“Therapy” is way too general a term to have any real meaning; it encompasses many philosophies and techniques. Beyond that, it always depends on the individual practitioner and not whatever they call their particular brand of “therapy.” And more often than not “therapists” consider it their job to help you adjust to the system rather than recognize the system as the cause of your problems and resist it.

    #87525

    Selena Bertino
    Participant

    Selena Bertino wrote:
    I was able to see maybe psych drugs might not be the best and only answer. But what was the answer then??

    What was the question?

    I suppose I could’ve been a bit more clear. 🙂 I was asking a generic question about what to do when people have horrible symptoms of whatever kind…Reid really did have problems with depression and so did I. We both took about every med in the book, they not only didn’t work, they had nasty side effects. So, I guess that has an easy answer for us…we don’t take them. But neither of us have problems with depression anymore, what if we did? What are our options?
    And what about people who routinely live in a decompensated/psychotic/unlivable state? Reid says there’s an elderly man on his ward who doesn’t take any meds (he’s too weak to be a danger to himself or others), but he screams garbled words all day and most of the night. Reid says this man lives in hell, he looks so very unhappy. I can tell you that some of the ideas staff came up with made things even worse (putting him in a very dark quiet room…this really freaked him out). How do we help people like this man? Reid says it just seems so inhumane to let his man scream and scream.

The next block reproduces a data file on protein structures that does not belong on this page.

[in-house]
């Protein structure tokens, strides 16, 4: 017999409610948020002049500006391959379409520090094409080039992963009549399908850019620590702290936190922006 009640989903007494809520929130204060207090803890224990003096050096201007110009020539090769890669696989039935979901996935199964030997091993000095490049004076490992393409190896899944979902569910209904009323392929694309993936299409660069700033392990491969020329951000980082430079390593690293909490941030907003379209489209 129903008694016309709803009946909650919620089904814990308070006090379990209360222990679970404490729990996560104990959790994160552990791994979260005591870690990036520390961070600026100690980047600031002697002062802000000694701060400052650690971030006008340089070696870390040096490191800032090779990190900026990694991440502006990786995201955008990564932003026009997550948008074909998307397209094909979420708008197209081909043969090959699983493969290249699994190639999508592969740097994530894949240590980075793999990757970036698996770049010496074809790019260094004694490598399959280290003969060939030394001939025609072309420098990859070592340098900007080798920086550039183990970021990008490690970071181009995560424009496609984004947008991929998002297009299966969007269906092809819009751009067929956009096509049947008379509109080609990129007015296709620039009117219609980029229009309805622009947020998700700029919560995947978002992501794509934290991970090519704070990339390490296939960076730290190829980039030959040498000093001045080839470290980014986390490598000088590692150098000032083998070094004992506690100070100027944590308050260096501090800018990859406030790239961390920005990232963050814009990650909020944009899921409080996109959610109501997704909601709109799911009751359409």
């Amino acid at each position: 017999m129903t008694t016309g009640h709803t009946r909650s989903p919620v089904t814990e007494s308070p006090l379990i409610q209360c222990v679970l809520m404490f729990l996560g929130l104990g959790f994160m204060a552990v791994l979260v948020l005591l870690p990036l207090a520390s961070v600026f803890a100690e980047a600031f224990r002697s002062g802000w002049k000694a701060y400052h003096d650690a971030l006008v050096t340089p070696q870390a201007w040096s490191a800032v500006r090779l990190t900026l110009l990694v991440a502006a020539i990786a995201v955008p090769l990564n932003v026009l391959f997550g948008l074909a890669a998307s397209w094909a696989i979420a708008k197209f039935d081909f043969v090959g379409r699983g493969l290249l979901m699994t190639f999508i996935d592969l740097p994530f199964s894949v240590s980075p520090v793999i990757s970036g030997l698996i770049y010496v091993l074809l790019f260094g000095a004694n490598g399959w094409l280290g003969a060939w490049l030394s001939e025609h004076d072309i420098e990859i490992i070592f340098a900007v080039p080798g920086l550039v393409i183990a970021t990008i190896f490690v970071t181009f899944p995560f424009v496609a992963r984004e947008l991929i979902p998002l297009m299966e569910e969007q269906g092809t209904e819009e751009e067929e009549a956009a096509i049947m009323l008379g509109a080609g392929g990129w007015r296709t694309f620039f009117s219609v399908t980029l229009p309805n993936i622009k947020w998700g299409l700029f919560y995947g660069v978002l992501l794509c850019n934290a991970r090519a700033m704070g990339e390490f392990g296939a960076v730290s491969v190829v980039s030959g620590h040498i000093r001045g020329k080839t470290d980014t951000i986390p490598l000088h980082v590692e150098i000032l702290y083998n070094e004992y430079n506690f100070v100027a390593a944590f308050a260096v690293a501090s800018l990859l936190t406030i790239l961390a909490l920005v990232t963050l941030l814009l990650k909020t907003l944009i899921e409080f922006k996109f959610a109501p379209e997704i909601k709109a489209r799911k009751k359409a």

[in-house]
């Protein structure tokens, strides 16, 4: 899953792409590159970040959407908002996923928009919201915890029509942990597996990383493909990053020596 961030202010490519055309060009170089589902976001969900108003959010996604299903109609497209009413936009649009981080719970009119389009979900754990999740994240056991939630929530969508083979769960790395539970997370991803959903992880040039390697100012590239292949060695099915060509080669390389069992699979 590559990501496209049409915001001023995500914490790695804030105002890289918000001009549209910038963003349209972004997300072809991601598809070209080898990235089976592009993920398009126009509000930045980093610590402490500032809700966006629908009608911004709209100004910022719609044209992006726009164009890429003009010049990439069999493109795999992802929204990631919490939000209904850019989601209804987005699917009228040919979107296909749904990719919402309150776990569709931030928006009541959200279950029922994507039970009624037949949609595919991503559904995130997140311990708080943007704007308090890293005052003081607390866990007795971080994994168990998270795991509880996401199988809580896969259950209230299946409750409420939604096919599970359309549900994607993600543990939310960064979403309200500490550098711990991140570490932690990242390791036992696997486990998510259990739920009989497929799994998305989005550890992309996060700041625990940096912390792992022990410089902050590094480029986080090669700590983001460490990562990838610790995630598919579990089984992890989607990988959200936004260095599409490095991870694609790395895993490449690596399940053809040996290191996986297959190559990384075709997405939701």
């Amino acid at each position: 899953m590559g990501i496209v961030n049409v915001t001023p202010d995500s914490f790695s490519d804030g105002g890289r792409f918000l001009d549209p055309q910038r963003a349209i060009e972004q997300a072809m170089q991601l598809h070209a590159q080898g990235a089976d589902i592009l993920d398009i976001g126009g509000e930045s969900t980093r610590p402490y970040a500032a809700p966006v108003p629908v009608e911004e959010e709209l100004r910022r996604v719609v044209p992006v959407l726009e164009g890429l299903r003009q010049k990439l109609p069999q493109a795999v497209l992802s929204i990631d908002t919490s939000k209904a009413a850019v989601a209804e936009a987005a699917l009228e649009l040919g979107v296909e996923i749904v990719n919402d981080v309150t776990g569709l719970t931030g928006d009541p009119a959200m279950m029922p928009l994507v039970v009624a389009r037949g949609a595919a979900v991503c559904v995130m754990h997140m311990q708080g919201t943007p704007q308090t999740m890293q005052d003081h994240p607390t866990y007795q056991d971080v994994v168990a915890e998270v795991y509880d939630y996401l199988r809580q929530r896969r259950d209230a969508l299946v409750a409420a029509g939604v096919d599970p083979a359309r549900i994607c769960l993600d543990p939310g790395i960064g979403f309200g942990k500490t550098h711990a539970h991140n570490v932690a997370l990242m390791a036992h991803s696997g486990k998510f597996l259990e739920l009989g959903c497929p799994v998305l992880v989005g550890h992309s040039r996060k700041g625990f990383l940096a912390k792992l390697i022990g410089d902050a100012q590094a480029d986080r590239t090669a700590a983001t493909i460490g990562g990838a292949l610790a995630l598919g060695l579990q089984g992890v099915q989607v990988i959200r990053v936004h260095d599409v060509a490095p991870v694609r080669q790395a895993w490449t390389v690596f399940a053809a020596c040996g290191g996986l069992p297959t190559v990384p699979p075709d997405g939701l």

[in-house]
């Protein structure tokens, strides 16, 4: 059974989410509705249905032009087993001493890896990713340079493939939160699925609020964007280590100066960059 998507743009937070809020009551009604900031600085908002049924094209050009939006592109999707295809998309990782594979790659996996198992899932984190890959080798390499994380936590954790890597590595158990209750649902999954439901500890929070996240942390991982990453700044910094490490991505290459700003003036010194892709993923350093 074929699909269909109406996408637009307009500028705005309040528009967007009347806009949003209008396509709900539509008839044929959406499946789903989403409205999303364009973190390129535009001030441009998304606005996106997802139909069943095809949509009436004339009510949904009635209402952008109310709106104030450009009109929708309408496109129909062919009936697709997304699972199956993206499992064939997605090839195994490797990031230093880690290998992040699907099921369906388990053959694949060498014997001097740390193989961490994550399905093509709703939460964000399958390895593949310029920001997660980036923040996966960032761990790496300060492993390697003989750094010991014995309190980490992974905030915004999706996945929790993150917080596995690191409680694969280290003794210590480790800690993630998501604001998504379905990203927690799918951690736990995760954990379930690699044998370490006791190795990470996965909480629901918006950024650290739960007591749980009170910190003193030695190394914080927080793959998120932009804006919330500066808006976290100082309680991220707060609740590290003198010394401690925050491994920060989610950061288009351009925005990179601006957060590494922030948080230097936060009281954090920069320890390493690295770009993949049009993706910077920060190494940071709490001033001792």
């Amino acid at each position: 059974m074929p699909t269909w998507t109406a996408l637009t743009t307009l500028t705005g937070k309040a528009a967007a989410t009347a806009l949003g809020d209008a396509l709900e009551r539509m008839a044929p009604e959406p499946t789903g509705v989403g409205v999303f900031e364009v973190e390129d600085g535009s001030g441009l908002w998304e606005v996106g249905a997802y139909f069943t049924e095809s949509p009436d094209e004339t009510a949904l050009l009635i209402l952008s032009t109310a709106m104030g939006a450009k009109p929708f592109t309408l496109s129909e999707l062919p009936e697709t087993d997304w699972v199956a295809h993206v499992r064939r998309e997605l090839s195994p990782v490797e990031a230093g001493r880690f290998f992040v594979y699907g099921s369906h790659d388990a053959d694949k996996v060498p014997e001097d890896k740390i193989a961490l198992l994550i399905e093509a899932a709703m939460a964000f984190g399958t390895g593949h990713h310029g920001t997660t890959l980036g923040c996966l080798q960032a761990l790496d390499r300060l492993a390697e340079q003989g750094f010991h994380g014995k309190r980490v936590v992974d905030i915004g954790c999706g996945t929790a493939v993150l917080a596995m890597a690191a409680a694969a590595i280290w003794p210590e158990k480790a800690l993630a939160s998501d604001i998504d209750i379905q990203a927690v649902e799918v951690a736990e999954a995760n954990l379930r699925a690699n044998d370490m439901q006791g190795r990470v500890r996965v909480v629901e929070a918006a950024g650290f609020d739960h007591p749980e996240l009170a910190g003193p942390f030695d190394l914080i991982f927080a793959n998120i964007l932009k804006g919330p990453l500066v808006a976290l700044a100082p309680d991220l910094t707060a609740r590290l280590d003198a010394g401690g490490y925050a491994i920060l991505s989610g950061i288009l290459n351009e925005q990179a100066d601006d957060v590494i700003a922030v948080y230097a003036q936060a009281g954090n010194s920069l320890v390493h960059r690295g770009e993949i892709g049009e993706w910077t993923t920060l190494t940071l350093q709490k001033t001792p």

#87527

    oldhead
    Participant

    Selena before I get to that, do you know about Cindi Fisher and her son who was in WSH — if not please check this out immediately — maybe you could share notes: https://www.madinamerica.com/2014/03/mother-banned-treatment-team/

    #87611

    Selena Bertino
    Participant

    do you know about Cindi Fisher and her son who was in WSH

    I’ve known Cindi for quite a while and we talk frequently. She and I don’t agree on everything, but we’ve both experienced what Western State Hospital does to our loved ones. Whatever our beliefs, we do agree that the outcome is the same…WSH is one of the most dishonest, arrogant, broken, violent places in America. It’s a place to warehouse humans, it’s not a place to get better. It’s terrifying how powerful WSH is, it’s owned and operated by the state and it has enormous resources and the law behind it.